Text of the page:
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HomemifeatureThe Art of Buying into Your Own Practice

The Art of Buying into Your Own Practice

Owning your own optometry practice will provide you with the independence and flexibility to manage your practice as you wish. You’ll also have the freedom to control how your patients are treated from first contact, and hopefully for the rest of your professional life. The rewards can be vast, both professionally and financially.

Optometry is a unique profession that enables you to combine your expertise in health with fashion, retailing, business and human resource management. For some this is an exciting prospect, for others it’s daunting. Fortunately, there are many well established business models for practice ownership that can provide you with options for support to help you maximise all of these opportunities.

At one end of the spectrum is total independence. Free from the shackles of any business partner, marketing or administrative body, you can open and close your doors when you like, choose the stock you want to offer, the equipment you wish to use and there’s no obligation to pay ongoing service fees or buy into an established group. You will however, be completely on your own when it comes to devising your own business development strategies, managing your administration and planning, executing and funding your own marketing and more.

before you embark on practice ownership… acquire sound professional experience, business acumen, and organisational competence

At the other end of the spectrum, there is the opportunity to partner with a corporate within a franchise model. In doing so, you’ll gain your desired business ownership along with comprehensive administrative and marketing support. However you may not enjoy your desired freedom to practice as you wish.

And then there are the options in between – memberships and alternative franchise models that provide more or less influence and support, according to your needs.

Whichever path you choose to take, Philip Fent from Optometry Business Brokers advises that, before you embark on practice ownership, you acquire sound professional experience, business acumen, and organisational competence – not to mention a passion and drive for success.

And perhaps most important of all, Steven Johnston, CEO of ProVision says, you need to be open to taking advice. “Novices in any business model need assistance because no matter how good we might think we are, nobody is blessed with all of the requisite skills required to run a successful business.”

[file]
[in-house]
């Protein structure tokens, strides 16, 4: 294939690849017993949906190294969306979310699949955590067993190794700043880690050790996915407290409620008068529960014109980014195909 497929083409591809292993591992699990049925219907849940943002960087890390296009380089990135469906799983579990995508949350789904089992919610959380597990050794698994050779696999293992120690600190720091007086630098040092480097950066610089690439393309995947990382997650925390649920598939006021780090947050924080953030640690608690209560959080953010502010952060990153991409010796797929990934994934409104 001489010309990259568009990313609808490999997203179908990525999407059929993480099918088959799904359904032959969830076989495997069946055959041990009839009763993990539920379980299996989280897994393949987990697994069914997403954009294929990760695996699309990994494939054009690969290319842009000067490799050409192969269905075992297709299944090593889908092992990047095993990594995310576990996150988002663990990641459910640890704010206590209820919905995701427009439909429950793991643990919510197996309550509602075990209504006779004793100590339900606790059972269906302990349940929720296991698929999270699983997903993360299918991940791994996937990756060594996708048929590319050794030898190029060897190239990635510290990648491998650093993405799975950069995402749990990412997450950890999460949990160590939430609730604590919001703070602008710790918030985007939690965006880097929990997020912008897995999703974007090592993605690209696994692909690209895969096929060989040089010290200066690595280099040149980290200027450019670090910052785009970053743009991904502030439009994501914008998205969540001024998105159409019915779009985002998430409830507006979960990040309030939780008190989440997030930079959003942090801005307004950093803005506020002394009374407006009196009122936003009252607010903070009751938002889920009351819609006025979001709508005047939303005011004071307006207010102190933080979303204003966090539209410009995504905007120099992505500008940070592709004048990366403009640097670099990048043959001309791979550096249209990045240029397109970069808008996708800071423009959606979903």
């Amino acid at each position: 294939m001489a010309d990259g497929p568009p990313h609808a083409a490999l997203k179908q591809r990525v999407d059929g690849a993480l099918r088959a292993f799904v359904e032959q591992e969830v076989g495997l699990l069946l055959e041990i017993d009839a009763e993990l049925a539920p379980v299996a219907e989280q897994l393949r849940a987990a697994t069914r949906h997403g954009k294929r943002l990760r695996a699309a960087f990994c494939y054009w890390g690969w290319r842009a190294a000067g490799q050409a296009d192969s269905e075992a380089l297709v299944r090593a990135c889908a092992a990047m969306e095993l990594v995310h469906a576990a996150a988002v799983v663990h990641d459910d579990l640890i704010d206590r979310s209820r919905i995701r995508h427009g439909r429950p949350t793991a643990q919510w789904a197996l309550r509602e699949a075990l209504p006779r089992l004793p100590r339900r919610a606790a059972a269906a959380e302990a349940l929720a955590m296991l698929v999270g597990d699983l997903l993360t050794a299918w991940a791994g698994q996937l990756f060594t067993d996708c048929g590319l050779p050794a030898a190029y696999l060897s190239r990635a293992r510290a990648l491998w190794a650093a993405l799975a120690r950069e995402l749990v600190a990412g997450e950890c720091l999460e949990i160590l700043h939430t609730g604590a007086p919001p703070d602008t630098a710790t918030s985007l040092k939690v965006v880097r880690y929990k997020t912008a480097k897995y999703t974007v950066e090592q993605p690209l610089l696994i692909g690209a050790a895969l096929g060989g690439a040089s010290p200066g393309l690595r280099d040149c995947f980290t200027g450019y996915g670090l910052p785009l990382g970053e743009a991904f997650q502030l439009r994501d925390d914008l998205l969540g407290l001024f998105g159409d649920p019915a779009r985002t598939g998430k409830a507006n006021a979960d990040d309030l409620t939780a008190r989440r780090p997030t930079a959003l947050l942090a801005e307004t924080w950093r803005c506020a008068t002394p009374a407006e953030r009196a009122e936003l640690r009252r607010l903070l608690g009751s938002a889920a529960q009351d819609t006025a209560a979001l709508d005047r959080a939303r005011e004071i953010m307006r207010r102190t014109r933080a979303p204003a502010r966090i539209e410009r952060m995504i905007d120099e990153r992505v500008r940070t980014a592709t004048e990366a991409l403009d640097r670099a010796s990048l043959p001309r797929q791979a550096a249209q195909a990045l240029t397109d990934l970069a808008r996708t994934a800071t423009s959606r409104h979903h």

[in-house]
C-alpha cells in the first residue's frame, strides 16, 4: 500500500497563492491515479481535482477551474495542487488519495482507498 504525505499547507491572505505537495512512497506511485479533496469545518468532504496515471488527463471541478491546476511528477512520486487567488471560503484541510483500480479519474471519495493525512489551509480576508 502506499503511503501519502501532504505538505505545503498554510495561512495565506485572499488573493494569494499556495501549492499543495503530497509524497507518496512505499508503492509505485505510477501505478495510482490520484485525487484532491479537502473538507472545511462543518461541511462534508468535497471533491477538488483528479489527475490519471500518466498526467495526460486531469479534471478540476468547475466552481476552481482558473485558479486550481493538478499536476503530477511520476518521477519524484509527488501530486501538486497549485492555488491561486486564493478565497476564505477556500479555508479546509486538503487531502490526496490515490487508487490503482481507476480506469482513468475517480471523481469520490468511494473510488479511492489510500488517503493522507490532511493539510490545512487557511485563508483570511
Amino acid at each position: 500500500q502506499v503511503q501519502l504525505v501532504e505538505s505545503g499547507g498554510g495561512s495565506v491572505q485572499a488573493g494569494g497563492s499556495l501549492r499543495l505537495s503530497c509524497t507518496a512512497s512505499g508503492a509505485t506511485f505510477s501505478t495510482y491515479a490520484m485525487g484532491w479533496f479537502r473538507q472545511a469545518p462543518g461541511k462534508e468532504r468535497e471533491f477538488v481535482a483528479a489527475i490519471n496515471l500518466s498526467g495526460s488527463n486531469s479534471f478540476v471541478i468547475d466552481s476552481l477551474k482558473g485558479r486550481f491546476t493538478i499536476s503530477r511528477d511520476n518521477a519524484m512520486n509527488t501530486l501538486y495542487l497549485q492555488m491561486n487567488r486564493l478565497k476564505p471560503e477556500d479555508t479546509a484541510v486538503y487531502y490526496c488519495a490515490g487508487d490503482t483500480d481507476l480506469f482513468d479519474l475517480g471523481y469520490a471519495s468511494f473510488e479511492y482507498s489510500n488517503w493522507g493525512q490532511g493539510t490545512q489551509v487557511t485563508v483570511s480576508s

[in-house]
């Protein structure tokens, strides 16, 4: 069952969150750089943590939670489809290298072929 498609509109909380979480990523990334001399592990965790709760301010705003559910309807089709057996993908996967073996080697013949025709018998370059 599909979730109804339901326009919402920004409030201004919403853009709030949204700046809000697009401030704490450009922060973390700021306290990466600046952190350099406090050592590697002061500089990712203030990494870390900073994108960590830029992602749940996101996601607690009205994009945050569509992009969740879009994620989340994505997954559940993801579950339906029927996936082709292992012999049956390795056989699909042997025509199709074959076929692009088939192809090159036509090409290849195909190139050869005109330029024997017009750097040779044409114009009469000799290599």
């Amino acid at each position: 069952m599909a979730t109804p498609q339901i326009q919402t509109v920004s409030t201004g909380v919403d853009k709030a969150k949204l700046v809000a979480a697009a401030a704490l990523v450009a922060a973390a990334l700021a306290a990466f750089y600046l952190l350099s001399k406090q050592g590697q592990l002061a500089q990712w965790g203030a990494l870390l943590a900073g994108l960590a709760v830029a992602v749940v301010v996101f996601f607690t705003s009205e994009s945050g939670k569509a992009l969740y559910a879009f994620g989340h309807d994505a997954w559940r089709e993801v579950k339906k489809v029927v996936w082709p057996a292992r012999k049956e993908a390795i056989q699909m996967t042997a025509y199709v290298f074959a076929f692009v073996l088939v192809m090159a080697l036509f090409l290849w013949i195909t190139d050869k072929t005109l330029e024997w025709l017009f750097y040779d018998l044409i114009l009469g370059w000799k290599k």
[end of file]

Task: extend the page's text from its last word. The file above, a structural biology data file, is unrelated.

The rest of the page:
Partnership or Sole Ownership 

Whether you enter a partnership or go it alone will depend on your personality and your long term ambitions. While a partnership will undoubtedly provide you with someone to share the risks, bounce ideas off, and manage the workload, it will also increase your operational costs and necessitate compromises – good or bad.

“Everyone is different. If you are looking into a partnership and it’s your first practice, maybe look for a partner who can mentor you,” advises Mr Fent.

“Partnerships can provide mutual support and, in the ideal case, will complement each other. Imagine the success that comes from a great, experienced mentor partnered with a young enthusiastic novice – the dream team.

“On the other hand, partnerships can be challenging and can fail for many reasons. Before entering into a partnership make sure you are transparent and honest with each other about your business objectives, spend time setting joint goals, and ensure you understand each other’s strengths and weaknesses.”

For those who like to be in full control, Mr Fent recommends going it alone – in which case getting a good team of business advisors and experts around you is essential.

This is where the optical groups come into their own. ProVision is the country’s largest. Established over 30 years ago by Optometry Australia, today it has 465 practices across the country and, with a good handle on what does and doesn’t work, Mr Johnston says the group is well placed to advise its members so they can take informed risks.

“We are there to provide counsel to those members wise enough to solicit an external view from our subject matter experts,” Mr Johnston said.

Starting a practice from scratch is challenging, mainly because every patient is a new patient…

EyeCare Plus is another Australian optical group. With 151 members, it’s best known for its clinical focus and for being awarded the Canstar Blue’s most satisfied customers – optical stores award, for two consecutive years.